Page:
PCT: How do current use restrictions on pesticides used by PMPs compare to those that were originally outlined when this issue first arose?

Rosenberg: The original draft stipulated injunction posed two kinds of problems for PMPs; restrictions on certain uses would have made it difficult or impossible to do pest control. Secondly, understanding how to identify the relevant habitats where the restrictions were in place would be difficult. The original, for example, would have significantly restricted the use of imidacloprid, fipronil and most of the rodenticides, fumigants and pyrethroids typically used by PCOs, making it difficult to perform termite or rodent control. EPA has corrected this by creating exceptions for termite control, rodent control adjacent to structures, indoor applications and public health vector control applications. To address the compliance difficulty, EPA has created a fairly user-friendly, on-line mapping capability for applicators and has met with NPMA and California PCOs a number of times to further improve their mapping.


PCT: Have the NPMA and PCOC engaged product suppliers in defending the industry‘s interests? If so how?

Rosenberg: The joint NPMA/PCOC work group that handled this issue involved the associations, PCOs, attorneys, and product manufacturers, formulators and distributors. Many of the suppliers are also represented by RISE (Responsible Industry for a Sound Environment), which intervened in the case.


PCT: Why should PMPs outside of California care about this case?

Rosenberg: PMPs in every state should be concerned. The legal theory of this and other cases is an allegation by the plaintiffs that EPA has failed to properly implement the Endangered Species Act. In almost every case, the courts have sided with the activist groups, since they are technically correct. That doesn’t mean that EPA does not take into account the impact of pesticide use on endangered species when they make registration or reregistration decisions. Since the Northern California case was filed, the Center for Biological Diversity (CBD), the activist plaintiffs, have filed a suit asking the court to impose restrictions on the use of pesticides in the lower 48 states based on their impact on polar bears in Alaska. They have also filed a Notice of Intent to sue EPA and the services for failure to implement ESA with respect to 400 active ingredients that impact almost 900 endangered species, though it is unclear whether this lawsuit will be filed. If they file and prevail in this mega-suit, PMPs in every state will see limitations like the northern California case.


PCT: What can PMPs in other parts of the country do to protect the industry’s interests?

Rosenberg: NPMA has retained legal counsel in anticipation of CBD filing its mega-suit. This is an unbudgeted expense and we would greatly appreciate voluntary contributions for the Issues Defense Fund we have set up to handle this. This is a segregated fund and every penny will be used to defend the industry.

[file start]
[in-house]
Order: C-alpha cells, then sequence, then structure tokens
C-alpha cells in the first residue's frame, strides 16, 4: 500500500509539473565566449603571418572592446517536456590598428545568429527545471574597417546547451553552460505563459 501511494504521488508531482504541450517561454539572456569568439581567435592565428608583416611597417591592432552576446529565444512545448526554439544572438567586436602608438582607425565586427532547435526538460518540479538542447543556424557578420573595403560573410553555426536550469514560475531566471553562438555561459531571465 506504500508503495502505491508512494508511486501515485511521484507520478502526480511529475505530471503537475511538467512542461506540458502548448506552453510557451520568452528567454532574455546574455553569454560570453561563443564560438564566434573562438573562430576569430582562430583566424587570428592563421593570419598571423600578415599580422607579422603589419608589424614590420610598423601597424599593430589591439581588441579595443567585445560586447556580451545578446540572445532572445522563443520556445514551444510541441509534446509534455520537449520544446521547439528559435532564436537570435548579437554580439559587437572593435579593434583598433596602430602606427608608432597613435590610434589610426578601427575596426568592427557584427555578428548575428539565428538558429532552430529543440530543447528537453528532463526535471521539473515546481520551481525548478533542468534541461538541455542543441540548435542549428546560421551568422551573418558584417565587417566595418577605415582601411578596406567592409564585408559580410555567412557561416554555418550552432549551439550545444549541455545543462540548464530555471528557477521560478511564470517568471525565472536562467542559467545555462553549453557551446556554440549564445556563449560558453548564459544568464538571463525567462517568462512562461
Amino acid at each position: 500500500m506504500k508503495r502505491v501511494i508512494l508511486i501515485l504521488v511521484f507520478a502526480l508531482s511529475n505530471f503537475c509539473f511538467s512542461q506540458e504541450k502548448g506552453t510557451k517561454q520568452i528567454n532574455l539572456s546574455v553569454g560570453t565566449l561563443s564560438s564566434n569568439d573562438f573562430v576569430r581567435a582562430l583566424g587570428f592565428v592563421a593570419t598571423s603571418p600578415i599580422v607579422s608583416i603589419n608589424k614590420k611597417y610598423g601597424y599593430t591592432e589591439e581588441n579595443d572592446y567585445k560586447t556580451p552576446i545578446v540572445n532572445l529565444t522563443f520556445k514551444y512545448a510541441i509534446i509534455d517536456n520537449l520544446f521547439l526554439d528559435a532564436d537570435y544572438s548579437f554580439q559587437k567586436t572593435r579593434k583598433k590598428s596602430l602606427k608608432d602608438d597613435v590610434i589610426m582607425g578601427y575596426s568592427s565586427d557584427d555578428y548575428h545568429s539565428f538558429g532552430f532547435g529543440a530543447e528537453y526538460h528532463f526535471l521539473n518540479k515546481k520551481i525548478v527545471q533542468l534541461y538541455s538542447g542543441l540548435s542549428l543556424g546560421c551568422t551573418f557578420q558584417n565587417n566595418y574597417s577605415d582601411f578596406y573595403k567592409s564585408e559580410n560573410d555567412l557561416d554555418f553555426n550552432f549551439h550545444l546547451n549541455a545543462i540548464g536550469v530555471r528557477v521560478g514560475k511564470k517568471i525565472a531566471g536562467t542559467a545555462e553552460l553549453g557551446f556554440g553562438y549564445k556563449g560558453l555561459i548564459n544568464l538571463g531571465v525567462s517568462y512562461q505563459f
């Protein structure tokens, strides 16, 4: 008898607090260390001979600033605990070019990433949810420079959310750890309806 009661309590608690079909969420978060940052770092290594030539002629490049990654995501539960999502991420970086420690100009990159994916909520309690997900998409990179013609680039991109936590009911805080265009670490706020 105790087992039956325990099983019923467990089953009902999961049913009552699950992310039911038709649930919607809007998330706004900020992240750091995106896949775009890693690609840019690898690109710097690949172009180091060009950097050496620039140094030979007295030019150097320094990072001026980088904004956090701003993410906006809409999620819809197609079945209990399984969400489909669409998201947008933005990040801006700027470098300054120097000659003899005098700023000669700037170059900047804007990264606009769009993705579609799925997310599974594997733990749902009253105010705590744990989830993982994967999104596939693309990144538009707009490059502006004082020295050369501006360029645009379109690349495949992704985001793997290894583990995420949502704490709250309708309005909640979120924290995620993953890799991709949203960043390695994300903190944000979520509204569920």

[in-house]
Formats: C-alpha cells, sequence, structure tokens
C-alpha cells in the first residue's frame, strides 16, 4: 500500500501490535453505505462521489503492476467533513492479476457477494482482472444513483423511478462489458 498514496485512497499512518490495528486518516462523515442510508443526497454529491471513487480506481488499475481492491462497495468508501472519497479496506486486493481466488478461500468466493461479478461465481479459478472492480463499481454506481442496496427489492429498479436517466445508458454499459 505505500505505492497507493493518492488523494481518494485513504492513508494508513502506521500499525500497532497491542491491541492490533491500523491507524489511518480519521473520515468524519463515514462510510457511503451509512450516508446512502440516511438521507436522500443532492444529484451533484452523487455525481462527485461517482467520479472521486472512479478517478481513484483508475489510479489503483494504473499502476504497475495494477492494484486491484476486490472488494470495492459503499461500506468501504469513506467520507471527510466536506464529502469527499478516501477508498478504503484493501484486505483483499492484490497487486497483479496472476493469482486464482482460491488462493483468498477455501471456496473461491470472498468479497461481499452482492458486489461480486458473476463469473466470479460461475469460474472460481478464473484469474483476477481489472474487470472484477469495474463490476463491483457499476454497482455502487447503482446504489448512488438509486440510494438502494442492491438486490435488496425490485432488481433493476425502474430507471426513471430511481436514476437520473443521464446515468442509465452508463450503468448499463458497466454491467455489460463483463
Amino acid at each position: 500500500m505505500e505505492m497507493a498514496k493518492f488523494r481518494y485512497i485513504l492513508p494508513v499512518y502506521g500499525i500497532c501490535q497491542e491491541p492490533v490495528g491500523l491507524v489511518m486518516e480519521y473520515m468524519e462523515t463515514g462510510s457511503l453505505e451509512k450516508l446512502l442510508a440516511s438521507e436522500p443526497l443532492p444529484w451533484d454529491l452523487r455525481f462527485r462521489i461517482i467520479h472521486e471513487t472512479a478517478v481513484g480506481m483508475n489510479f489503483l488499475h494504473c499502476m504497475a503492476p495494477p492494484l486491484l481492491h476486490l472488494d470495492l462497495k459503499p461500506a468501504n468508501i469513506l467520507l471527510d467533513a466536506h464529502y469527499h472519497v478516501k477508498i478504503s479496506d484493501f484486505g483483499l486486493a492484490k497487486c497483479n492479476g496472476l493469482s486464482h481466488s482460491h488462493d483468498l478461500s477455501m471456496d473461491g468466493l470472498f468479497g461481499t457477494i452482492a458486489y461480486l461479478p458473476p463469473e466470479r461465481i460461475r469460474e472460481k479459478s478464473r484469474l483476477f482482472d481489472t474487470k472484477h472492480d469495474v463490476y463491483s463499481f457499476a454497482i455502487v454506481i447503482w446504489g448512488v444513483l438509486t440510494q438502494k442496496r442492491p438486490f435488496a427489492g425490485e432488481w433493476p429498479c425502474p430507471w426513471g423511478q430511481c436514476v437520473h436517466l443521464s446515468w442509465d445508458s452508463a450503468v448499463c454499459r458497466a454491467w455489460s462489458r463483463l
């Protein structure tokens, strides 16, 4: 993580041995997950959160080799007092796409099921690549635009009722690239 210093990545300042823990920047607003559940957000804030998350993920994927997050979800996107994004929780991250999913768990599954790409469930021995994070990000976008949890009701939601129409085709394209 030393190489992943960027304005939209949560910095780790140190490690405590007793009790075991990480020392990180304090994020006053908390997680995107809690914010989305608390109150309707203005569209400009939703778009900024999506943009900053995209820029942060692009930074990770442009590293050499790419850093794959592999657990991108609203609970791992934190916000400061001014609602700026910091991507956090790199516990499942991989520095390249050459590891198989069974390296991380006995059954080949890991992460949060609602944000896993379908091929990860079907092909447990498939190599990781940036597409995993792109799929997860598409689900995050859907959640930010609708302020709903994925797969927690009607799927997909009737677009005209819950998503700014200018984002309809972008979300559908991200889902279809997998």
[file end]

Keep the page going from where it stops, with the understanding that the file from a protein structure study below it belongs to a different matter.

PCT: What is your "best guess" about the ultimate resolution of this case?

Rosenberg: I don’t have a very good feeling about this. One of two things has to occur for this to go away — either EPA has to complete its consultations with the Fish and Wildlife and National Marine Fisheries Services or Congress must amend the Endangered Species Act. I’m not optimistic about either outcome. The consultations have been ongoing since the passage of ESA in 1972 and will take years to complete and the likelihood of Congress acting is not good. We last asked Congress in 2006 to rectify this and were not successful.


PMPs who have additional questions about this topic should contact NPMA at 800/678-6722 or PCOC at 916/372-4363. If you would like to contribute to the NPMA’s Issues Defense Fund, contact Bob Rosenberg at 703/352-6762 or e-mail brosenberg@pestworld.org.
 

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NPMA Legislative Day
to be Held Next Month

On March 13-15, pest management professionals from across the country will converge on Capitol Hill to increase awareness among their Congressional representatives of the value of the $6 billion pest management industry in battling public health and safety issues.

With three distinct tracks, Legislative Day offers a focused educational program on key topics that impact PMPs’ business: a bed bug track, a technical track, and a sales and marketing track.

Legislative Day 2011 is being held downtown in the heart of Washington, D.C., at the Renaissance Mayflower Hotel, a national landmark and member of the Historic Hotels of America. To reserve your hotel room, call 202/347-3000.

The event is sponsored by FMC and co-sponsored by Dow AgroSciences.

If you have questions about this event, contact NPMA at 703/352-NPMA or e-mail npma@pestworld.org.